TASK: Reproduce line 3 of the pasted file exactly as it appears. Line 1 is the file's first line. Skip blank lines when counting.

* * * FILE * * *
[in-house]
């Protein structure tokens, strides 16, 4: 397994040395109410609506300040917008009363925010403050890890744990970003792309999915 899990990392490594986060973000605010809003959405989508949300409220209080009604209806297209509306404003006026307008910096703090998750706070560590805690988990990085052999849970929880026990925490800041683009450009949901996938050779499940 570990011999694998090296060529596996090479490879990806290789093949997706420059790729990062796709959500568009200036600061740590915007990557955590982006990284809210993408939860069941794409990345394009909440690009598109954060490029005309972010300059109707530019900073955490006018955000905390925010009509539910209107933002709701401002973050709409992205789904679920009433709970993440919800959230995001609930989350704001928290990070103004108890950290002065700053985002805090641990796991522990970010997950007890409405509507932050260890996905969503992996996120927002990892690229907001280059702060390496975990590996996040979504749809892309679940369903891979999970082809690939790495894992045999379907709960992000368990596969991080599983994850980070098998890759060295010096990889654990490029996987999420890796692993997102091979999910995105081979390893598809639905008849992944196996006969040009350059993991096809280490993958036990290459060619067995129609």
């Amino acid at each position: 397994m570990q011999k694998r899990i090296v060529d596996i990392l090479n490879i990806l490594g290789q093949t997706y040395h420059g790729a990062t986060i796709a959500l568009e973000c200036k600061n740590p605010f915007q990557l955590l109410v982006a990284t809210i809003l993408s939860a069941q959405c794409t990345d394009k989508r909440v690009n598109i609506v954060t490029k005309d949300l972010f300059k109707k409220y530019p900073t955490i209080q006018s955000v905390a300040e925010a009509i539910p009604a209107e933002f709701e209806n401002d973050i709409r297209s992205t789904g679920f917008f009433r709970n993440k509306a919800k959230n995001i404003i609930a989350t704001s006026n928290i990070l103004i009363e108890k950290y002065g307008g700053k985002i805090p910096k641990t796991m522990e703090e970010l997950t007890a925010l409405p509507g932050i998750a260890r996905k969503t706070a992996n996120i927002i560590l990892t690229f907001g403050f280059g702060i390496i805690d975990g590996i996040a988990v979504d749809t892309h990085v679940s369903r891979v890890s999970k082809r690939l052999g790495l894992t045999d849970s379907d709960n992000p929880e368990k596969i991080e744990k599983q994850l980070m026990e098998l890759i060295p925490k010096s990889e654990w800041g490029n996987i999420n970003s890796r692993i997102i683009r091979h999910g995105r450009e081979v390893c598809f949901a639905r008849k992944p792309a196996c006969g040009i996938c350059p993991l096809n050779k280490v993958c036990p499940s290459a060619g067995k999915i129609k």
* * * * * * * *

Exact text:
């Amino acid at each position: 397994m570990q011999k694998r899990i090296v060529d596996i990392l090479n490879i990806l490594g290789q093949t997706y040395h420059g790729a990062t986060i796709a959500l568009e973000c200036k600061n740590p605010f915007q990557l955590l109410v982006a990284t809210i809003l993408s939860a069941q959405c794409t990345d394009k989508r909440v690009n598109i609506v954060t490029k005309d949300l972010f300059k109707k409220y530019p900073t955490i209080q006018s955000v905390a300040e925010a009509i539910p009604a209107e933002f709701e209806n401002d973050i709409r297209s992205t789904g679920f917008f009433r709970n993440k509306a919800k959230n995001i404003i609930a989350t704001s006026n928290i990070l103004i009363e108890k950290y002065g307008g700053k985002i805090p910096k641990t796991m522990e703090e970010l997950t007890a925010l409405p509507g932050i998750a260890r996905k969503t706070a992996n996120i927002i560590l990892t690229f907001g403050f280059g702060i390496i805690d975990g590996i996040a988990v979504d749809t892309h990085v679940s369903r891979v890890s999970k082809r690939l052999g790495l894992t045999d849970s379907d709960n992000p929880e368990k596969i991080e744990k599983q994850l980070m026990e098998l890759i060295p925490k010096s990889e654990w800041g490029n996987i999420n970003s890796r692993i997102i683009r091979h999910g995105r450009e081979v390893c598809f949901a639905r008849k992944p792309a196996c006969g040009i996938c350059p993991l096809n050779k280490v993958c036990p499940s290459a060619g067995k999915i129609k």